Wednesday, May 21, 2014

That “New Arrival High”

N24°54.280’, W080°42.338’

Ahhh we finally have it again, that New-Arrival-High!  Our minds had been turning to mush from days, weeks, months spent in one place... but we can just feel them stirring again as we made our escape from Marathon... just in time.  

Last Goodbyes at Castaways Sunday night
We thought we would get out on Monday.  The weather wasn’t optimal, but I didn’t care.  I wanted out and we were going!  How bad could it be?  Winds at 20-30+ knots on the nose in choppy seas… not much worse than the average day on Corpus Christi Bay in my mind...

Marathon in the Rear View Mirror...
We checked the buoys in Florida Bay and their readings were less than the predictions, so we made a break for it.  Unfortunately… so did a small fuel hose.  Bruce went down to check the engine and came up with the news that we would have to turn back.  

Well, I would turn back… but I was NOT going back into the harbor.  We picked a spot to anchor in the lee of Boot Key where we would spend a peaceful evening pretending we were somewhere else, while we figured out what to do about our mechanical difficulties…

No matter that we had unknown repairs looming over our heads… I was happy to be OUT. OF. MARATHON.

White Boat to the rescue
Our dear friends from Encore, arrived on Tuesday with a plethora of tools to help us figure out what was wrong.

We rafted the two big boats together and they rocked and rolled with the winds, still in the 20 knot range.  I can't believe the anchor held and wondered what it would take to pull it when we were ready to leave... Jerry and Bruce fixed the small leak by cutting off a split end and re-attaching the fuel return hose.  It should be replaced with a new hose but would do for now…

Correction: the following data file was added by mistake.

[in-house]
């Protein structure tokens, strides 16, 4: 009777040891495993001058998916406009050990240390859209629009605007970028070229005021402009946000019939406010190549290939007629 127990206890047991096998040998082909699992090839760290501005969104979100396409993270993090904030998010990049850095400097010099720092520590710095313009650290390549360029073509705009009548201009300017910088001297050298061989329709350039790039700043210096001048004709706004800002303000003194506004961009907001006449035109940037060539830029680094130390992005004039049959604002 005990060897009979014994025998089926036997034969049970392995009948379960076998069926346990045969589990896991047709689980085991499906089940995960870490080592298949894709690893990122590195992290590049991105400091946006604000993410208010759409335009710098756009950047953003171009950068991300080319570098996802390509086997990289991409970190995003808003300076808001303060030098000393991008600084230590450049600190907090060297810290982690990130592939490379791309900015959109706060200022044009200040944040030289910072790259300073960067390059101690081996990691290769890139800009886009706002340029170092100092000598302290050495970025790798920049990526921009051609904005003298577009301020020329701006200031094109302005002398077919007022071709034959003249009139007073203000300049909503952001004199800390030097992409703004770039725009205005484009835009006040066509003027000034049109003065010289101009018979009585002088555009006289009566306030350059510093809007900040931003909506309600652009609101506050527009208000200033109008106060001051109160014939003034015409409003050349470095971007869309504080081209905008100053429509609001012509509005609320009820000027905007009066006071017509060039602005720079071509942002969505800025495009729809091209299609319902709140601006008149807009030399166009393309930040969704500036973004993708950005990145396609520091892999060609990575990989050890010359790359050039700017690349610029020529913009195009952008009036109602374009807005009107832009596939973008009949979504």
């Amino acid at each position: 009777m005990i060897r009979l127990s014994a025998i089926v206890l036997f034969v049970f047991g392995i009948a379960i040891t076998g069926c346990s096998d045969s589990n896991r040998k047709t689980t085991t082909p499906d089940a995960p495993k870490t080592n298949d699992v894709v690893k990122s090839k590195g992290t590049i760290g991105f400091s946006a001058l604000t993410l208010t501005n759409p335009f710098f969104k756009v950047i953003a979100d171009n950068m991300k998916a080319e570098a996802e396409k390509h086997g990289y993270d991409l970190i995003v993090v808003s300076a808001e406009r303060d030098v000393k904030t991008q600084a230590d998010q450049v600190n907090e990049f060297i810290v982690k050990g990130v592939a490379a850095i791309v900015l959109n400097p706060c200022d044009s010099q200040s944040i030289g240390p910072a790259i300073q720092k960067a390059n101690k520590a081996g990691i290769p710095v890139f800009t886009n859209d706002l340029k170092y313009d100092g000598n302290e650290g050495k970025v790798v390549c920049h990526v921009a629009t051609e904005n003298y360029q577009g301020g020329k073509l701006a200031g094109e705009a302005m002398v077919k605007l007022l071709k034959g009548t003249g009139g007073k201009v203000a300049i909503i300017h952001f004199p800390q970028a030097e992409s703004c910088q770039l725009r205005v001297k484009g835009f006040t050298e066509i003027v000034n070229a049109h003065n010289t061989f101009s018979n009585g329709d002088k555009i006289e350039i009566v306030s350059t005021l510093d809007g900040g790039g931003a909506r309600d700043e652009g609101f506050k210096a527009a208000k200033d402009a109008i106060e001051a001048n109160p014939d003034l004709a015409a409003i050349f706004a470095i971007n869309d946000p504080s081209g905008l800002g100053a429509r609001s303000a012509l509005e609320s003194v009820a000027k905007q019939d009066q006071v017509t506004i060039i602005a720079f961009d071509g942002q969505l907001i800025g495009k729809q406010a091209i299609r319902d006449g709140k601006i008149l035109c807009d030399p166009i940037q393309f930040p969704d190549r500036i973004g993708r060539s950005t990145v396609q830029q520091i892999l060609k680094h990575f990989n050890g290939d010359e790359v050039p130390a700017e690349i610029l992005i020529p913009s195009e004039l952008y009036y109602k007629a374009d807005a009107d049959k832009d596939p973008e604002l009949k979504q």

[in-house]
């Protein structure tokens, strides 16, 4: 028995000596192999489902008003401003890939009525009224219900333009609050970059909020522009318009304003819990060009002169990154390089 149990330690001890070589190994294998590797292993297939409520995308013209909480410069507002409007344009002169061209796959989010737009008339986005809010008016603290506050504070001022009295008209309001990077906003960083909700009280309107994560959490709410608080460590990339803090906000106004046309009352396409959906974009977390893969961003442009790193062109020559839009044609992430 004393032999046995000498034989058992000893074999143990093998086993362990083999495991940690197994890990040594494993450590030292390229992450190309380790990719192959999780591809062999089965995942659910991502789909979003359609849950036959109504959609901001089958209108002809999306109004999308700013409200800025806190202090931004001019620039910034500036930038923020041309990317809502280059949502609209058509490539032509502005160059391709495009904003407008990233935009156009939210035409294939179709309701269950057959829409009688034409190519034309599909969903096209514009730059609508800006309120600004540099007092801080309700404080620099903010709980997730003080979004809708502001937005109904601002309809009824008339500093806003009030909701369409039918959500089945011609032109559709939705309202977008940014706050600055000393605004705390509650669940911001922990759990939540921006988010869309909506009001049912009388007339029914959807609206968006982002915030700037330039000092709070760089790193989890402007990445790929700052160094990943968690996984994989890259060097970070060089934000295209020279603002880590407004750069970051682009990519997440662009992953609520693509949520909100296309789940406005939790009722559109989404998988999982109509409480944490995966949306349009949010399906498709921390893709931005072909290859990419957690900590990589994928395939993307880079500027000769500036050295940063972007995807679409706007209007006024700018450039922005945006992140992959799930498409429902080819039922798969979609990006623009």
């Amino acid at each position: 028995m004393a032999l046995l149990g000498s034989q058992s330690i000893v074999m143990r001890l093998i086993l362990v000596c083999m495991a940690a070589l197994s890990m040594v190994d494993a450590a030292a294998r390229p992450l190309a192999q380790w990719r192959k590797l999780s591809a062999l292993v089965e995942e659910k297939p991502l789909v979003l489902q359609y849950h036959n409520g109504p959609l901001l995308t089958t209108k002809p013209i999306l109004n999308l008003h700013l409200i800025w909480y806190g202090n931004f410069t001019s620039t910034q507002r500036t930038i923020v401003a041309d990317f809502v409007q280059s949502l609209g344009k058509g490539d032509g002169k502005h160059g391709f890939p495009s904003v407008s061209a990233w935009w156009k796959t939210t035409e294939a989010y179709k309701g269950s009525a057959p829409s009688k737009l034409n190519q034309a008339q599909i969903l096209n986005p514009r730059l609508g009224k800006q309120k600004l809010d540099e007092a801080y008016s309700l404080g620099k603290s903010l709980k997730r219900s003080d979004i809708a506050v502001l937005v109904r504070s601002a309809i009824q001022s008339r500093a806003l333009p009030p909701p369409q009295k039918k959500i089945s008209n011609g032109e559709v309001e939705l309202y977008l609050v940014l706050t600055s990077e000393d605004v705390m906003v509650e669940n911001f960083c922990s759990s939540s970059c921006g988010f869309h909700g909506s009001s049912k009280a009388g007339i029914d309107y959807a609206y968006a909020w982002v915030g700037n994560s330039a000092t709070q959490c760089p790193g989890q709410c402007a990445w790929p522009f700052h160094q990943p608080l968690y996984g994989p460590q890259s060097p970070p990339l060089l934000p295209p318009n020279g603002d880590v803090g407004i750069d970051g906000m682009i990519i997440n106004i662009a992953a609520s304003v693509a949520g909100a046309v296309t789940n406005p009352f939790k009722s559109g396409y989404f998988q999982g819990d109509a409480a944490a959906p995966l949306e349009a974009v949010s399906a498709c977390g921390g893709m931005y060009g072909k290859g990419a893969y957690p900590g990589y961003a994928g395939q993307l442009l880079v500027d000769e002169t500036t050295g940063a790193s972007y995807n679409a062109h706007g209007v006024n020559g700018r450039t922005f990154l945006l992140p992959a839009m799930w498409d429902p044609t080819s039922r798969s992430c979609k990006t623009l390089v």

Before Jerry’s arrival, I had initiated an investigation into our non-functioning macerator pump. I had an ulterior motive in mind, I must confess.  I hoped that  when Jerry found out we had a project going, he would help if I asked sweetly…  (Jerry, don’t hate me, you KNOW I’m a spider)  Long story short, we have a dead macerator pump on our hands.  Jerry helped us trouble shoot that DIRTY job with dire warnings of being indebted forEVER…  well that’s OK.  We were already indebted, just throw this onto the top of the heap…  Bruce and I would NEVER have got it resolved without Jerry's tools and Jerry's timely advice.  

Enter Talli-Ho stage left
So, how to get a new macerator without risking a return to the Vortex?  Talli-Ho to the rescue!  Christian agreed to pick us up a new one from West Marine before they came out to the anchorage to work on their anchoring skills.  I can’t say how grateful we are to have friends such as these who would go to great lengths to help out a cruiser in need…  

We rewarded our friends with a spaghetti dinner aboard our boat as a small token of our gratitude.  We laughed into the wee hours of Cruiser Midnight… (9 pm).  I did feel a bit of sympathy for Christian and Holly as we “old timers” heaped advice upon them until their eyes glazed over…